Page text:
Storyboard artists live in the space between script and show: what is written and what ends up on screen. Professional storyboard artist Darin McGowan has been “boarding” for 16 years, working on animated shows such as The Wild Thornberrys and Futurama. In this interview, he explains the storyboarding process, from sketching thumbnails and pitching ideas to cleanup, and shares his insights on the industry: the advantages of working on a premise-driven show, the pros and cons of computers over paper, and what to do during the layoffs storyboard artists inevitably encounter. Darin also shares his process for writing and developing original content?a great next step for artists who want to develop their own characters.
LEVEL — Appropriate for all
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Instructor’s Welcome Note:
– I’m Darin McGowan, a storyboard artist. I’ve been storyboarding for 16 years. Storyboarding is basically taking whatever a writer has put together and mapping it out, visualizing the story, the jokes, the acting. I’m in TV storyboarding, which is different than feature boards. There’s a lot of things that we can talk about with TV boards, but basically the most simple definition is taking what’s written and mapping it out.
That includes, like I said, acting, revealing a good gag, setting up the story, finding emotional beats. In television it’s difficult because there aren’t often very many emotional beats, but if you find one it makes the jokes even better. If you go highs and lows, you want to have a couple of lows, and that’s if you’re writing from a premise. If you’ve got a script, it’s already figured out. On a scripted show like Futurama, you basically get a script and it’s already done.
You thumbnail out the script, like when I get a script I go through it when I read it and make a few notes. If there’s a shot idea I have, I doodle it in the margins, but it’s basically done. When you get a script from those guys, the story is finished. You’re not adding anything. As a matter of fact, I don’t think they want you to, which is kind of a bummer, so when you’re working on a premise show– — What’s a premise show? — A premise is like if a writer comes up with an idea and maps out a story, like a paragraph and that’s how he did on Fish Hooks at Disney and I was there for just a second but it was like, here’s the story we want to tell, here’s where it starts, here’s a couple of beats, some ideas for you, and then here’s how it ends. So it’s like improv, or like playing the saxophone, you know where you want to go and you know where you want to end and then everything in between is just like figuring out where those beats are going to be, what the jokes are going to be.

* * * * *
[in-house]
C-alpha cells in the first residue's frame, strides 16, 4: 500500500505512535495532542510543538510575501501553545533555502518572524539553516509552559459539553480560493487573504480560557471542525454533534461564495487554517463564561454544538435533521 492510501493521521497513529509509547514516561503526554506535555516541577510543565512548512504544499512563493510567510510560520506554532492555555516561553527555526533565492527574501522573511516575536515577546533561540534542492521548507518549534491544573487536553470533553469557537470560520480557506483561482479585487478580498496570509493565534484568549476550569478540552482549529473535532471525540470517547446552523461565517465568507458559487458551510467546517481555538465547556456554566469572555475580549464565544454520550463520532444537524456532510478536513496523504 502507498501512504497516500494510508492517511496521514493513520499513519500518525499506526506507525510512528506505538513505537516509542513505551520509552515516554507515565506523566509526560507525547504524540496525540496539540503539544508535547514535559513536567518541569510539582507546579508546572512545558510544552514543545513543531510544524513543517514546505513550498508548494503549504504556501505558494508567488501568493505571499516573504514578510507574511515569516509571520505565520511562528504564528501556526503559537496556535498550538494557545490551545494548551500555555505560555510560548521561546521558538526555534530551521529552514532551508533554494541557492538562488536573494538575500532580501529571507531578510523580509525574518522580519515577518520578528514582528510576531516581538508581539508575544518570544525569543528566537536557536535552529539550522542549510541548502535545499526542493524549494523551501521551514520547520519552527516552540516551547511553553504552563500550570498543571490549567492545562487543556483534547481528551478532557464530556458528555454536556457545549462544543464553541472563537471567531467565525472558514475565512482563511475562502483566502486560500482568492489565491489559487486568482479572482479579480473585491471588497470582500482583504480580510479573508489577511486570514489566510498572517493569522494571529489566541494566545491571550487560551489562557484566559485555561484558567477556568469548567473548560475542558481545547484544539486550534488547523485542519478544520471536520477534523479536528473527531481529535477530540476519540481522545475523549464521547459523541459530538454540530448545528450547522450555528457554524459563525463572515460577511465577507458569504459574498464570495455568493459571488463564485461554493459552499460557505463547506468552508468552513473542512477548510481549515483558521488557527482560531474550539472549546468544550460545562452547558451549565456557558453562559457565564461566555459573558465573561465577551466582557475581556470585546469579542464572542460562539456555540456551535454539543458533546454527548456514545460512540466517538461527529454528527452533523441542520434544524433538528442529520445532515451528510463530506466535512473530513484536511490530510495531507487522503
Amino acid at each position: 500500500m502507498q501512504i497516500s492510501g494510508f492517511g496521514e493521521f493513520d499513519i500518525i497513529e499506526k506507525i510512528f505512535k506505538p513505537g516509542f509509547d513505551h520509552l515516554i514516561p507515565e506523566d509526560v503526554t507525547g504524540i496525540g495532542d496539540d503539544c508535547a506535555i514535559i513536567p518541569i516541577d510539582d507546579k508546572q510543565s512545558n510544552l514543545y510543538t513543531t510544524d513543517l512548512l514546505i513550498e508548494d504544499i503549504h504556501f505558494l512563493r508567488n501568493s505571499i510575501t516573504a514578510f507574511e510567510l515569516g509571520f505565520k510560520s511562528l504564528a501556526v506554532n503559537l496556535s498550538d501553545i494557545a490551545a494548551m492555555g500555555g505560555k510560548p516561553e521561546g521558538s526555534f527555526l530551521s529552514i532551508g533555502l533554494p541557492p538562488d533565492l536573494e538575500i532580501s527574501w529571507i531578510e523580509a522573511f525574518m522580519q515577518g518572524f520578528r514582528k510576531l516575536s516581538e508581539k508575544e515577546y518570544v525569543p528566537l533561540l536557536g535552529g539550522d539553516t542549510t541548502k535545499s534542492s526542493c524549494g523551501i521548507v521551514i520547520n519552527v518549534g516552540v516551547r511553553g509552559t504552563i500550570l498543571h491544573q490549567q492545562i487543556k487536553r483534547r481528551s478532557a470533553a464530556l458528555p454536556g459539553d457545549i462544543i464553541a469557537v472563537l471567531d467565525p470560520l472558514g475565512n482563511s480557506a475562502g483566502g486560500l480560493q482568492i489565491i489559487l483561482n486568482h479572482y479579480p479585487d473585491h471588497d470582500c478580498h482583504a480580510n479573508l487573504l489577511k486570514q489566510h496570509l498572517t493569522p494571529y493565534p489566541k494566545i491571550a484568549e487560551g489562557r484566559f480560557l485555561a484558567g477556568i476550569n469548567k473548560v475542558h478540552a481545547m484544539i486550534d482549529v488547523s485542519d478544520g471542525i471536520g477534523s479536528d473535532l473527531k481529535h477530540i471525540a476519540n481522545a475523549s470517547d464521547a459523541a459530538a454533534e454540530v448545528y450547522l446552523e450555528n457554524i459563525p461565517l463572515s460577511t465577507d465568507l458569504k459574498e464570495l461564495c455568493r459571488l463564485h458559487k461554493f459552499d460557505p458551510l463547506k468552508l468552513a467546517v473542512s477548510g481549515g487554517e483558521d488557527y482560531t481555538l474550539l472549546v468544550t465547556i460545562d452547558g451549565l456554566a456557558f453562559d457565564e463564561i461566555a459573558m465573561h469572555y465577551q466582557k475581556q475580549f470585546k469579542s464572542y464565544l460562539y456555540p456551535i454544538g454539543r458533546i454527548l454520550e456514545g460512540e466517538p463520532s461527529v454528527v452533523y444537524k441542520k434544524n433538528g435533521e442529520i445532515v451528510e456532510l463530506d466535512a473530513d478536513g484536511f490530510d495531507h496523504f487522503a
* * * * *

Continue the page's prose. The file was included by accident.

The best thing about boarding a premise show is that you get to watch what you came up with when it’s on TV. So Futurama, this stuff that’s written, fine, if you’re lucky you can sneak in a joke here and there in the background or something else, but the best part about premise driven shows, is that’s you. If you hit a home run, like I was watching a show with a friend of ours who was like five and we were watching one of mine and he said, “Did you write this?” He’s a smart kid. I said, “Yeah, how’d you know?” and he goes, because it sounds like you.
So you’re writing dialog and everything. You’re actually coming up with jokes, and you’re storyboarding the jokes and stuff too but there’s nothing better than writing a good gag, coming up with some funny dialog, and then having great actors say your lines, and then having it on TV. Then you can sit back and enjoy it. Anything else, the script and stuff is fine, and it’s fun, but there’s nothing like, you really feel rewarded when you get to see your stuff written on TV. There is ground in-between. I’m on a show at Nickelodeon right now called The Loud House and this is, I swear to God, the thing about storyboarding and animation all together, I think if you’re lucky you find a great place where you fit and what I’m doing now on The Loud House is, it’s scripted so we get scripts, they’re gag shorts, they’re gag cartoons, 16 pages, sometimes 18 pages. So they’re done.
But the writers are so cool, they’re so cool that they let you play with it. So I’ve been able to, and Chris Savino who’s the creator of the show told me on my first day, he said, “Look, if you just do the script, you’re there. “It’s 100% there. If you want to add anything to it, it’s even better.” So the way that he approaches his own show is like let’s improve it, let’s come up with some stuff, let’s plus it as much as we can. Some people can, and some people can’t. That’s why you pitch your thumbnails to see if things are working or not.
That is a great in-between, because a lot of places will record the voices first and then you’re kind of l
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